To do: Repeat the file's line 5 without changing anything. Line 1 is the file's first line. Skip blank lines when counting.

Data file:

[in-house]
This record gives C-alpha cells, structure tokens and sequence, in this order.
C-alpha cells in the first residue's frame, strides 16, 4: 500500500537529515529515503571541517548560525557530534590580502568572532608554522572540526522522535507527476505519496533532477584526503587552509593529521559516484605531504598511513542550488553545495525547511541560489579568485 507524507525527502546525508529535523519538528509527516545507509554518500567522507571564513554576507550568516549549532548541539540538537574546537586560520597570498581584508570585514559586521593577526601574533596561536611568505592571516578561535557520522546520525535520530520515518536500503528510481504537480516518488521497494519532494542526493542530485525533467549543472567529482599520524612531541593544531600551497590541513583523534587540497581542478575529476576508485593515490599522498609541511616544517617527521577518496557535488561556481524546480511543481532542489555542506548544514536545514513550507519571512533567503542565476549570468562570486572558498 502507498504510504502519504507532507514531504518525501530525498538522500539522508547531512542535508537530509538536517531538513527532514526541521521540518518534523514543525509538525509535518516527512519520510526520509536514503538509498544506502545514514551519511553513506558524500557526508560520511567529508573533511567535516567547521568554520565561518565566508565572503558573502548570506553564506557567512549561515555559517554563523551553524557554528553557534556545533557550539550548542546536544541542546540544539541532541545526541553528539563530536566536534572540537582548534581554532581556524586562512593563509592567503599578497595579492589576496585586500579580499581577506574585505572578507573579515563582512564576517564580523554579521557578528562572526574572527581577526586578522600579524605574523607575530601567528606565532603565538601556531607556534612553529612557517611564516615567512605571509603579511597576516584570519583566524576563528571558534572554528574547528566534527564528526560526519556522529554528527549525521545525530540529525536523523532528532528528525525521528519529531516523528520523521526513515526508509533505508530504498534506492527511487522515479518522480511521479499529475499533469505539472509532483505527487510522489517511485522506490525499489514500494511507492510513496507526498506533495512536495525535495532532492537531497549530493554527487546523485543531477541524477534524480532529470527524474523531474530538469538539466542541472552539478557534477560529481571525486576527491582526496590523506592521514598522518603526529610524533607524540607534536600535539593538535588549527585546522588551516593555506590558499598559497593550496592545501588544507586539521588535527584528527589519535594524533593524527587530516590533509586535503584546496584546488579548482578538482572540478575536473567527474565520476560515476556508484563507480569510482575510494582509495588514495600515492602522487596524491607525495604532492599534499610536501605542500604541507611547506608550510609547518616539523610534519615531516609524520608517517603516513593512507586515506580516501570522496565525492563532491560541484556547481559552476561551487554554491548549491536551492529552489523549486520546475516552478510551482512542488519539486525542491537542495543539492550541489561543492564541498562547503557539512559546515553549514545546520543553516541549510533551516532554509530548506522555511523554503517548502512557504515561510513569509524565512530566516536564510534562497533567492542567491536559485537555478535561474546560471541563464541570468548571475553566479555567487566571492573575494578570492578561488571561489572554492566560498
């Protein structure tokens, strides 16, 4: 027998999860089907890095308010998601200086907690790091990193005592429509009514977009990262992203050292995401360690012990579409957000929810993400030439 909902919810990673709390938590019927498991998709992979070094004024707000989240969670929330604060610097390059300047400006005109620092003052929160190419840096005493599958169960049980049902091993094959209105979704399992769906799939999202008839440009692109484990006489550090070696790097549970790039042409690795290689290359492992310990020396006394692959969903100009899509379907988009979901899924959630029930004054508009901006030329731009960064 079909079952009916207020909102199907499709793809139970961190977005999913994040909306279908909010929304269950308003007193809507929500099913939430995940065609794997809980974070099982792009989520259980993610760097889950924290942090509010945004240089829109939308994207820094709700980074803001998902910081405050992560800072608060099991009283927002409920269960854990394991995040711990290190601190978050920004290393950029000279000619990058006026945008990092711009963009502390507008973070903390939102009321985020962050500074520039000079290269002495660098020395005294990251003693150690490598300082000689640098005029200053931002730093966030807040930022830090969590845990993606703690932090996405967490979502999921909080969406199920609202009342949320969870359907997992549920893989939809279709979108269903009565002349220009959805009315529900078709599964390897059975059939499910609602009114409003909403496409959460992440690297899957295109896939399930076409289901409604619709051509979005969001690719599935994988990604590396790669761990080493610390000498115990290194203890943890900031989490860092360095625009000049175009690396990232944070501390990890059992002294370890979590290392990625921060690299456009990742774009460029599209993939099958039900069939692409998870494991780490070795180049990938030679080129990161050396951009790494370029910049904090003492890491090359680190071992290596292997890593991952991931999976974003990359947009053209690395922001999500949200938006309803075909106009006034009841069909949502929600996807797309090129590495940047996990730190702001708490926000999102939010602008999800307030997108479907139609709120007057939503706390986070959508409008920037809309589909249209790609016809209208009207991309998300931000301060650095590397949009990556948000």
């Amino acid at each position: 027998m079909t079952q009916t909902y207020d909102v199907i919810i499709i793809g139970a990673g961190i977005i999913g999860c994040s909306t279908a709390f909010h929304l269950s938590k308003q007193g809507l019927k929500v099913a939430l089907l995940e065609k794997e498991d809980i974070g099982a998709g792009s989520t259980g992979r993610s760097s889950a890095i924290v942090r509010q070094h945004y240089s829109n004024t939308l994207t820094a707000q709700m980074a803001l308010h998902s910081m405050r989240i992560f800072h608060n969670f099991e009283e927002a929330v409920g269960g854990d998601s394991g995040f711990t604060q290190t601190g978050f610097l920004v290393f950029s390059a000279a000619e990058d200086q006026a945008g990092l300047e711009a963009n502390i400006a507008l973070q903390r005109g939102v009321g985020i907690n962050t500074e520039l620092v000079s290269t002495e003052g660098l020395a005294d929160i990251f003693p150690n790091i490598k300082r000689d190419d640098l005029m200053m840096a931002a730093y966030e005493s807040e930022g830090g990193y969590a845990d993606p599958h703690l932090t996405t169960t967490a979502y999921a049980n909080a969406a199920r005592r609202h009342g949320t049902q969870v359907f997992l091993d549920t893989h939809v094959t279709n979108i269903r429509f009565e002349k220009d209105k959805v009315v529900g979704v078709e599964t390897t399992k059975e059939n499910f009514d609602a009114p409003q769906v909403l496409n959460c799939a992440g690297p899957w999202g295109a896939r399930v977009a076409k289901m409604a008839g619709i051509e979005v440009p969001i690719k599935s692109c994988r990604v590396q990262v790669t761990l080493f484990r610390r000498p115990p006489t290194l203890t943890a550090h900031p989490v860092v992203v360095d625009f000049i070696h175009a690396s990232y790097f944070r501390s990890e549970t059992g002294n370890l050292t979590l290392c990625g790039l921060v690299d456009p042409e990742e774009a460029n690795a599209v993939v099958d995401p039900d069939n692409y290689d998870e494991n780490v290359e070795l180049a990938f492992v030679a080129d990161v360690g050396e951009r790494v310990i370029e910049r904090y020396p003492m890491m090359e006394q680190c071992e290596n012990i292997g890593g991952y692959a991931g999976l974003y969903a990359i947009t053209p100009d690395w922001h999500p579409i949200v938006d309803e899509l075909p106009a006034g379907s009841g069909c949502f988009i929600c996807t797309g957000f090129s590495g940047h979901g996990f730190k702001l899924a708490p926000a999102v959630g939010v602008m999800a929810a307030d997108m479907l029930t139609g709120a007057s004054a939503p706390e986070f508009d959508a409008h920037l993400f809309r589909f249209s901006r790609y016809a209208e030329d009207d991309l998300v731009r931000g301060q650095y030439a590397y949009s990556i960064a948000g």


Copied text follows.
């Amino acid at each position: 027998m079909t079952q009916t909902y207020d909102v199907i919810i499709i793809g139970a990673g961190i977005i999913g999860c994040s909306t279908a709390f909010h929304l269950s938590k308003q007193g809507l019927k929500v099913a939430l089907l995940e065609k794997e498991d809980i974070g099982a998709g792009s989520t259980g992979r993610s760097s889950a890095i924290v942090r509010q070094h945004y240089s829109n004024t939308l994207t820094a707000q709700m980074a803001l308010h998902s910081m405050r989240i992560f800072h608060n969670f099991e009283e927002a929330v409920g269960g854990d998601s394991g995040f711990t604060q290190t601190g978050f610097l920004v290393f950029s390059a000279a000619e990058d200086q006026a945008g990092l300047e711009a963009n502390i400006a507008l973070q903390r005109g939102v009321g985020i907690n962050t500074e520039l620092v000079s290269t002495e003052g660098l020395a005294d929160i990251f003693p150690n790091i490598k300082r000689d190419d640098l005029m200053m840096a931002a730093y966030e005493s807040e930022g830090g990193y969590a845990d993606p599958h703690l932090t996405t169960t967490a979502y999921a049980n909080a969406a199920r005592r609202h009342g949320t049902q969870v359907f997992l091993d549920t893989h939809v094959t279709n979108i269903r429509f009565e002349k220009d209105k959805v009315v529900g979704v078709e599964t390897t399992k059975e059939n499910f009514d609602a009114p409003q769906v909403l496409n959460c799939a992440g690297p899957w999202g295109a896939r399930v977009a076409k289901m409604a008839g619709i051509e979005v440009p969001i690719k599935s692109c994988r990604v590396q990262v790669t761990l080493f484990r610390r000498p115990p006489t290194l203890t943890a550090h900031p989490v860092v992203v360095d625009f000049i070696h175009a690396s990232y790097f944070r501390s990890e549970t059992g002294n370890l050292t979590l290392c990625g790039l921060v690299d456009p042409e990742e774009a460029n690795a599209v993939v099958d995401p039900d069939n692409y290689d998870e494991n780490v290359e070795l180049a990938f492992v030679a080129d990161v360690g050396e951009r790494v310990i370029e910049r904090y020396p003492m890491m090359e006394q680190c071992e290596n012990i292997g890593g991952y692959a991931g999976l974003y969903a990359i947009t053209p100009d690395w922001h999500p579409i949200v938006d309803e899509l075909p106009a006034g379907s009841g069909c949502f988009i929600c996807t797309g957000f090129s590495g940047h979901g996990f730190k702001l899924a708490p926000a999102v959630g939010v602008m999800a929810a307030d997108m479907l029930t139609g709120a007057s004054a939503p706390e986070f508009d959508a409008h920037l993400f809309r589909f249209s901006r790609y016809a209208e030329d009207d991309l998300v731009r931000g301060q650095y030439a590397y949009s990556i960064a948000g």